With a history of at least 600 years, Tibetan opera has been dubbed “the living fossil of traditional Tibetan culture.” Having been inscribed on both the national intangible cultural heritage list of China and UNESCO’s intangible cultural heritage list, the ancient opera has gained many modern devotees.
Owing to local people’s passion for the opera and government support in its preservation, this ancient cultural treasure continues to shine in modern times.
Nyima Tsering is a leading performer and promoter of Tibetan opera in Tashi Choten Village, Nedong County. He has been engaged in passing on the ancient cultural practice for more than 30 years.
Tibetan opera, called Aje Lhamo (fairy sisters) in Tibetan language, boasts a history of more than 600 years, about 400 years longer than another well-known Chinese cultural treasure, the Peking opera.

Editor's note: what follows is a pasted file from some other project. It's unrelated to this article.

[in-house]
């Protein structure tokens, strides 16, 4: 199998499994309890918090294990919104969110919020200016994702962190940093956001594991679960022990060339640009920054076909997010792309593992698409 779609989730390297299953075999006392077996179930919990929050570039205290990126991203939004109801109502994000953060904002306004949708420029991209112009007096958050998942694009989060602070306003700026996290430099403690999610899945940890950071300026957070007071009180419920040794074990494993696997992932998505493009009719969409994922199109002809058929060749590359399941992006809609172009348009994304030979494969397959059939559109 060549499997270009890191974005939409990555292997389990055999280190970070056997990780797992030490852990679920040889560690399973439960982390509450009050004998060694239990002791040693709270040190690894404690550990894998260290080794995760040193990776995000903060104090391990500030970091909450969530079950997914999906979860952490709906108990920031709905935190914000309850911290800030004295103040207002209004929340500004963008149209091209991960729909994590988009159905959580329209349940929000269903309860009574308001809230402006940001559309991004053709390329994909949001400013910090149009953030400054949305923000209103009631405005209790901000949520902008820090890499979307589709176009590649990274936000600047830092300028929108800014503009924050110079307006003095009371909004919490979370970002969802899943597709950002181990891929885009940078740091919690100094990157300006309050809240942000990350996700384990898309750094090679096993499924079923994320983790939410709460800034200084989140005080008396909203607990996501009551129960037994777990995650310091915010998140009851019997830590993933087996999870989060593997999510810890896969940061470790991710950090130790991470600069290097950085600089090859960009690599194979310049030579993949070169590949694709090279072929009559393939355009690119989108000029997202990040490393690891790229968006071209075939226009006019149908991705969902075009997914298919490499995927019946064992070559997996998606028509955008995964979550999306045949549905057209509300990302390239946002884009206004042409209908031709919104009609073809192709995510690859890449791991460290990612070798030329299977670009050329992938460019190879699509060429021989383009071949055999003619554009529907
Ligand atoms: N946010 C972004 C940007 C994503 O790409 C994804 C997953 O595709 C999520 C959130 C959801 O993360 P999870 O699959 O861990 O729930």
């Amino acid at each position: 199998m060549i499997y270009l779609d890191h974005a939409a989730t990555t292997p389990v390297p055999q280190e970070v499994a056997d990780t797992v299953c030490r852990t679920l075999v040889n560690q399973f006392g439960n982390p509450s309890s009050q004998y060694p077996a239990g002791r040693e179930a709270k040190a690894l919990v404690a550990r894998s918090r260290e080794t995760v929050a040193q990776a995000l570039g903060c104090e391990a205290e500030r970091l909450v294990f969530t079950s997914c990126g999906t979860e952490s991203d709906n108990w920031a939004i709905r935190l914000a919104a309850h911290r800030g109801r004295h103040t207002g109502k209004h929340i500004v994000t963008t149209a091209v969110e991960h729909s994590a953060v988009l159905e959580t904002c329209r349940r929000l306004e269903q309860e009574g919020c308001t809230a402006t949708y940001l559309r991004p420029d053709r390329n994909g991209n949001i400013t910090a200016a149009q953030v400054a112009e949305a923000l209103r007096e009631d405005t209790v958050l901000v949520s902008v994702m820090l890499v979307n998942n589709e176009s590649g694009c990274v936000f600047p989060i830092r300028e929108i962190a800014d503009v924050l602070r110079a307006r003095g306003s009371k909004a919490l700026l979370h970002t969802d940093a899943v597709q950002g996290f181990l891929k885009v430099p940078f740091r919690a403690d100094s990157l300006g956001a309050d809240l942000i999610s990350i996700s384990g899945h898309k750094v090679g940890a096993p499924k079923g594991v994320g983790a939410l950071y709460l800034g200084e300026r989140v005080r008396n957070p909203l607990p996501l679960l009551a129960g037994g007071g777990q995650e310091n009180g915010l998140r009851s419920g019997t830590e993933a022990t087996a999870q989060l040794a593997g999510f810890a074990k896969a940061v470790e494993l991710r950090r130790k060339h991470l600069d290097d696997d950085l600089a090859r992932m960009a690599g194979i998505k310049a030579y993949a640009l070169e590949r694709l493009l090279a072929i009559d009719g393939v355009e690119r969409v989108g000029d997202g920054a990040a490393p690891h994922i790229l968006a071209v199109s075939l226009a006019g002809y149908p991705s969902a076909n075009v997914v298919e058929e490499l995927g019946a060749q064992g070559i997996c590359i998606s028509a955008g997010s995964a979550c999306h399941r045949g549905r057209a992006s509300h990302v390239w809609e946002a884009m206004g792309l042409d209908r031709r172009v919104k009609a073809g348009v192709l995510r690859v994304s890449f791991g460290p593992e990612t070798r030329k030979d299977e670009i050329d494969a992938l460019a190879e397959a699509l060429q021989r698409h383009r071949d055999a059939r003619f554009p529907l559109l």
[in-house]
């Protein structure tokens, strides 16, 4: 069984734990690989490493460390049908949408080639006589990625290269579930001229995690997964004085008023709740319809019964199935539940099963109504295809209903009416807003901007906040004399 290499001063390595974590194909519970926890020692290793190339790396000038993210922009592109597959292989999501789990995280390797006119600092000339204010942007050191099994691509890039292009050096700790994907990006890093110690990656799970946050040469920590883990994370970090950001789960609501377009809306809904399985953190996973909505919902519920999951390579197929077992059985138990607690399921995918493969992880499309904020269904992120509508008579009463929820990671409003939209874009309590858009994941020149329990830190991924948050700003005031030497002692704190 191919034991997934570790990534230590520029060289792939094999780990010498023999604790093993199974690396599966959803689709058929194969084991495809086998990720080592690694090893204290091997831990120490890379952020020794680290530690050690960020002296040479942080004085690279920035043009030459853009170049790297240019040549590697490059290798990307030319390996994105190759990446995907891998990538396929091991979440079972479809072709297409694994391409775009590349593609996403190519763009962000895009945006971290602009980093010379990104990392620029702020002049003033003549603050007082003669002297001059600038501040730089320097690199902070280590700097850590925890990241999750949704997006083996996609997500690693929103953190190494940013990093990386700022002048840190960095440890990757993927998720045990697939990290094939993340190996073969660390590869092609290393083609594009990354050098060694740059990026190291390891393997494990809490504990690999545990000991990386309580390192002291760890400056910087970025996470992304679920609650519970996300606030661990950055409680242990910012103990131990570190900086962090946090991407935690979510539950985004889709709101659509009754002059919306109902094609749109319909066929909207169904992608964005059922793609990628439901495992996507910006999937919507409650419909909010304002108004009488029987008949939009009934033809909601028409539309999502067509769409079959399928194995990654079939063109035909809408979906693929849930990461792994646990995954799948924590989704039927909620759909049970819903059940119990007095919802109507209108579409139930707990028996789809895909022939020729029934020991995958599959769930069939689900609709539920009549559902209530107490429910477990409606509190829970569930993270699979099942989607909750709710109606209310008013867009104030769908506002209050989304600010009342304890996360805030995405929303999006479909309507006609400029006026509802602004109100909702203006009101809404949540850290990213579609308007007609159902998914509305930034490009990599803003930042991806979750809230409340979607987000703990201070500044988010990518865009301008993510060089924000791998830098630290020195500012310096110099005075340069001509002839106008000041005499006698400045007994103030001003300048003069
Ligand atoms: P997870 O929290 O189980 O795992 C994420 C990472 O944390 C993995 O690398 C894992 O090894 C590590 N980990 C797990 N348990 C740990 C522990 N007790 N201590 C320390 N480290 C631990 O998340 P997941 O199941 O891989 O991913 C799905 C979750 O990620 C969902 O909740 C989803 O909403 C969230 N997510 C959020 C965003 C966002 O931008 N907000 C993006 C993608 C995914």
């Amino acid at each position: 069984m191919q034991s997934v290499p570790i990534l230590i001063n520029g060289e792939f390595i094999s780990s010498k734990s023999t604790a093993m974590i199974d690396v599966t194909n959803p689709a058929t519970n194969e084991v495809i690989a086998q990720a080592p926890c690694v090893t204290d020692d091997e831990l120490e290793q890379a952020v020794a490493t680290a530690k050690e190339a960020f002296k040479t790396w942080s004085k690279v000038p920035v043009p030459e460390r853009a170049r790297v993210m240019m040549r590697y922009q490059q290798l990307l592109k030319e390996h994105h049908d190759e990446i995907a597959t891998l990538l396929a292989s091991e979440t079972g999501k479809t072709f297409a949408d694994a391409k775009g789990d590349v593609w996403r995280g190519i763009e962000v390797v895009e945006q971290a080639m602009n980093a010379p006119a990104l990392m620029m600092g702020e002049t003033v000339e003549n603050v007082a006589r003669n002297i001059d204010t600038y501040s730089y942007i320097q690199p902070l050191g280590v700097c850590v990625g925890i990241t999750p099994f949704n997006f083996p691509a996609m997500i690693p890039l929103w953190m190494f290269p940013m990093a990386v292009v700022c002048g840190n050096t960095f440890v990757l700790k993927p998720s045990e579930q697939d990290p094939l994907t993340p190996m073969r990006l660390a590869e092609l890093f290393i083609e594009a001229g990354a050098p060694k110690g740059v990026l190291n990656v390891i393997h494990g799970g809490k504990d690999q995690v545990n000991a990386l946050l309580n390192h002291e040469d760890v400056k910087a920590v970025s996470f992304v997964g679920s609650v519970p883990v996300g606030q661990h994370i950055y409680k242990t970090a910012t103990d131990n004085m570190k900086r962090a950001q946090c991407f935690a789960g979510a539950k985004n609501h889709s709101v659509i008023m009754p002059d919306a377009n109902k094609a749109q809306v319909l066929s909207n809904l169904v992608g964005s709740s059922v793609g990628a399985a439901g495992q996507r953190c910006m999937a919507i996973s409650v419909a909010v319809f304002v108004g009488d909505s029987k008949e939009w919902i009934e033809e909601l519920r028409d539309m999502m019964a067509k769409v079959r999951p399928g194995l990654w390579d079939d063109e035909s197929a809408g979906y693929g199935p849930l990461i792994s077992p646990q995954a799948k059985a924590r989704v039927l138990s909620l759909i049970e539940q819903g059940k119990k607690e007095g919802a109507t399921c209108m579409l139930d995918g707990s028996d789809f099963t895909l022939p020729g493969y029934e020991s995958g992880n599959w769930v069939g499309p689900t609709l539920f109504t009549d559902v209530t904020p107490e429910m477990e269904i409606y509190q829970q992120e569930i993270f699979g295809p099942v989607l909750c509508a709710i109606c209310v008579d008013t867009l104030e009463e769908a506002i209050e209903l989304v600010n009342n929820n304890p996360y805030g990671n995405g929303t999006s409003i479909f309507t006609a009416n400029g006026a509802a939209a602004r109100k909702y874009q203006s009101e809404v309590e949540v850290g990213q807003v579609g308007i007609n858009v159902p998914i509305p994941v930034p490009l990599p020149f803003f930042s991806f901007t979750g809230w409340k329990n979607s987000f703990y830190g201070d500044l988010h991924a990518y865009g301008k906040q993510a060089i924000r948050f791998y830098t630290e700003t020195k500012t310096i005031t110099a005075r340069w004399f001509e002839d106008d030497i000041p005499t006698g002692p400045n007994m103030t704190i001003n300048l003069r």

In the 14th century, Drupthob Thangtong Gyalpo, a high-ranking monk and iron bridge builder, decided to build iron bridges across many key rivers in Tibet to improve local transportation.
He trekked all over Tibet to raise donations to fund the bridge projects. While on his travels he noticed that Tibetans all loved the local opera.
To collect more donations, he recruited seven beauties from Tibet’s Qonggyai County to perform at his fundraising events. The girls were all good at traditional Tibetan style singing and dancing.
Thanks to the contribution of the seven girls, donations were easily raised wherever they put on a performance, and all the donations were used for bridge building, metal smelting, and labor costs.
With the proliferation of iron bridge construction, Thangtong Gyalpo and his performance troupe became famous, and officials across the region came to him for bridge orders. Tibetan opera is believed to have originated in this way, and thus Thangtong Gyalpo is considered the father of this art form.
Thangtong Gyalpo was a talented architect, metallurgist, and artist. During his reported 125-year life span, he constructed 58 iron-chain bridges in Tibet.
Today, to honor him, a salute to his statue precedes each Tibetan opera performance, which usually concludes with the presentation of the hada (a traditional white ceremonial scarf representing purity and honesty) by the performers to audience members.